Source: RTL News

Jesse van Amerongen

Apr 6, 2023 10:26 amModified April 6, 2023 10:26 AM

Today the trial against the notorious human smuggler Amanuel W. continues. The Public Prosecution Service (OM) suspects him of horrific crimes in Libya, but also extortion of refugees in the Netherlands. It is a special case, because it is the first time that an Eritrean human smuggler has been prosecuted in the Netherlands.

Torture, sexual violence, starvation: the most horrific practices surfaced when the UN Security Council investigated human trafficking in Eritrea and Libya. More than 3000 kilometers from Libya, one of the alleged leaders of the human smuggling organization is facing court today in Zwolle.

Amanuel W., also known as Tewelde G., Welid or Walid, is guilty of human smuggling, hostage-taking, extortion and (sexual) violence, according to the Dutch OM. He is said to have been the head of a refugee camp in Libya, which researchers say is better described as a ‘makeshift prison’. An important accomplice was 39-year-old Eritrean Kidane, who is currently detained in Dubai. The Netherlands has requested his extradition and will charge him.

Dutch extorted

There is hardly any food, medical aid or sanitary facilities in the camps, and torture and ill-treatment also occur systematically, according to the UN investigation. People regularly die from hunger or violence. Upon arrival, people are forced to call family, only after paying thousands of euros are they allowed to travel further. Initially in trucks that are so packed that the people in them die of suffocation.

The camps were in Libya, why is a Dutch judge looking into this case? Walid and Kidane are not before the International Criminal Court in The Hague, but before an ‘ordinary’ Dutch court in Zwolle. According to the Public Prosecution Service, there is a clear link with the Netherlands, because several Dutch people have been extorted by this organization.


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Eritreans are relatively easily granted asylum in the Netherlands because of the human rights situation in Eritrea. But once in the Netherlands, they can be approached by people smugglers and forced to pay for relatives in these camps. The payments then go through Dutch intermediaries. Five of these intermediaries will also have to appear in court.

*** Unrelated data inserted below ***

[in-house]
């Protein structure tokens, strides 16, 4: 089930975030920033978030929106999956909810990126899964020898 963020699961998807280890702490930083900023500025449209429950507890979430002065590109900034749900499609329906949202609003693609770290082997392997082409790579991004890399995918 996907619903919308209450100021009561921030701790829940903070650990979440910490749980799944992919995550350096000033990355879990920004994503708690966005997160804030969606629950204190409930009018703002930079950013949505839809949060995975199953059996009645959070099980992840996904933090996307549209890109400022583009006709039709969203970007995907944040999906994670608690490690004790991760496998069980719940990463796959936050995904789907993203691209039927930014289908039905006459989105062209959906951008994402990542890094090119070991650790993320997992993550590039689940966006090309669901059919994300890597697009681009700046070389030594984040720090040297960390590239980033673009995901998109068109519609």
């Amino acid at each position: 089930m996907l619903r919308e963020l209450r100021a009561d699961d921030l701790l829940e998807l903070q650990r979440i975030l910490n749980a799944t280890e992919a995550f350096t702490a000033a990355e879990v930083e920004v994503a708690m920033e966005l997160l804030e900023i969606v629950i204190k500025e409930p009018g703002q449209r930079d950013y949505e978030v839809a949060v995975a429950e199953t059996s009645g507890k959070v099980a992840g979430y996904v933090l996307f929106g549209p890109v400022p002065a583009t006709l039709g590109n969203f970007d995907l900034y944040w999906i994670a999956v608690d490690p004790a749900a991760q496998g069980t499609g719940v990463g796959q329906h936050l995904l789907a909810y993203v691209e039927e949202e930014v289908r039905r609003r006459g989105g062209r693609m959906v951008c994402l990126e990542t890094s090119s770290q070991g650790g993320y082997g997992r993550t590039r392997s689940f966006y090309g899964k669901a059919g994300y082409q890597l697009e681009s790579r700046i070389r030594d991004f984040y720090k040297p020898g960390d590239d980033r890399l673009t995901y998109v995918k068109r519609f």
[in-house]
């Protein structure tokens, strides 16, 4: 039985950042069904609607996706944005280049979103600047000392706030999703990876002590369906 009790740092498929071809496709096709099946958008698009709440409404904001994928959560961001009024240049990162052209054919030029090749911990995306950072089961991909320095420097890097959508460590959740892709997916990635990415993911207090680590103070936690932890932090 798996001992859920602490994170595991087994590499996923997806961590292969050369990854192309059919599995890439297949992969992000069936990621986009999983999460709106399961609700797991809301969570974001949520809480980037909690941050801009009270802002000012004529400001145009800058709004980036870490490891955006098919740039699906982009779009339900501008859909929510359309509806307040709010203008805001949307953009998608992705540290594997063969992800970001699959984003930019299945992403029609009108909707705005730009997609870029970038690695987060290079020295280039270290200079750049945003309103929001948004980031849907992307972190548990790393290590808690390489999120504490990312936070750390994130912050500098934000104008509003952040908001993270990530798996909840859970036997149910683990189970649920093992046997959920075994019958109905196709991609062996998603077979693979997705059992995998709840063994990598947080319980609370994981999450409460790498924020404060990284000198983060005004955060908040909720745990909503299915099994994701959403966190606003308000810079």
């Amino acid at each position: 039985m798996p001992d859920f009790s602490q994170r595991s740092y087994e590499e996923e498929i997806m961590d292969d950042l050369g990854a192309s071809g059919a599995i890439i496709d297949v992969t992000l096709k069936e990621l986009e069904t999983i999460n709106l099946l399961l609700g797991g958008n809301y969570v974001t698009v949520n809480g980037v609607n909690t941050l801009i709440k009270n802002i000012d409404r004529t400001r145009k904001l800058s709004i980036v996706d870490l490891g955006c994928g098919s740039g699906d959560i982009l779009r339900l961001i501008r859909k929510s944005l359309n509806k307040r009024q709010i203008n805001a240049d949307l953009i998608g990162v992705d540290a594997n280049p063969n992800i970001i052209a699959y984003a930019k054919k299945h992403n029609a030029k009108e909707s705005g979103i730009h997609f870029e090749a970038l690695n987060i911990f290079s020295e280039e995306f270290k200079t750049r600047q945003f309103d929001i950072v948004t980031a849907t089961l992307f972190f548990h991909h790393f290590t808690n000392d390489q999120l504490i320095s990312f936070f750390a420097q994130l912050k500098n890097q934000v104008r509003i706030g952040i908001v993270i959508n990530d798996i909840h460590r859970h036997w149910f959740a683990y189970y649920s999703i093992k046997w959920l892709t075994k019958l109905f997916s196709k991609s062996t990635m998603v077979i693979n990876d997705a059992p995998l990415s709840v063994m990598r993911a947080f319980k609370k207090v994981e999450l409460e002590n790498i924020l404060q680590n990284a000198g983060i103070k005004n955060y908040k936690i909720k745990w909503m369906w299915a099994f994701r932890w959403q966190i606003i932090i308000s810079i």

Daily sadism

An Eritrean refugee, who is not mentioned by name for security reasons, paints a similar picture to RTL Nieuws about his time in Walid’s camp. According to his own estimate, he was in a camp with 1600 people without proper sanitary facilities and a maximum of one meal a day.

The only door was guarded by a man who sometimes just shot into the air with his rifle. “There was violence every day,” he says. “I also saw two people die from lack of food.”

‘Sadism’ is one of the words that comes up regularly when researcher Mirjam van Reisen talks about the Libyan camps she has been researching for years. She and her co-researchers assume that more than 200,000 people have been in the camps in five years, but she says that that is probably an underestimate. For their investigation, they spoke to more than 400 witnesses, revealing many shocking details.

A crying man from Mali in a safe house in Bani Walid (Libya).


For example, a notorious story about an organized football match came back to several witnesses. Walid and Kidane each chose some of the weakest refugees and let them play soccer against each other on a field. If players did something wrong, they were shot from the sidelines by the men. At the end, the winning team’s human smuggler was allowed to choose a woman to rape.

‘Absurd scenarios’

“Really absurd scenarios,” says Van Reisen about the stories that have come out. Another example she cites is that people were given drugs, only to be chained up and forced to imitate sheep. All this while receiving electric shocks.

According to the researcher, the atrocities are a crucial part of the organization that has people smuggling as a revenue model. “Because of that torture, people in the Netherlands, among others, are willing to pay much larger amounts for family members.” In her research, it was therefore striking that sadism increased enormously at times when it became more difficult to smuggle people. Costs go up, so revenues must also go up.


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Van Reisen hopes that the case against the two alleged ringleaders can send a signal that this is seen as unacceptable in Europe. The ultimate result is that the revenue model comes under pressure, because that seems to be the only thing that people smugglers are really sensitive to. “In the end it’s just about slavery, because people are under complete control and exploited. I hope that as a European society we can draw a line.”

The Eritrean refugee who has been in Walid’s camp says he is happy that the Netherlands dares to bring this man to justice. “He’s lucky to be here,” he says. “He has the right to be heard when so many of my compatriots have been imprisoned without trial. He is lucky.”

Response of Amanuel W.’s attprmeu

Amanuel W.’s lawyer indicates to RTL Nieuws that he does not want to respond to the case yet, partly because they do not yet have the complete file. At an earlier hearing, the lawyers indicated that their client claims not to be Walid and to have never used violence himself. The lawyers also doubt whether a Dutch court is competent to rule in this case.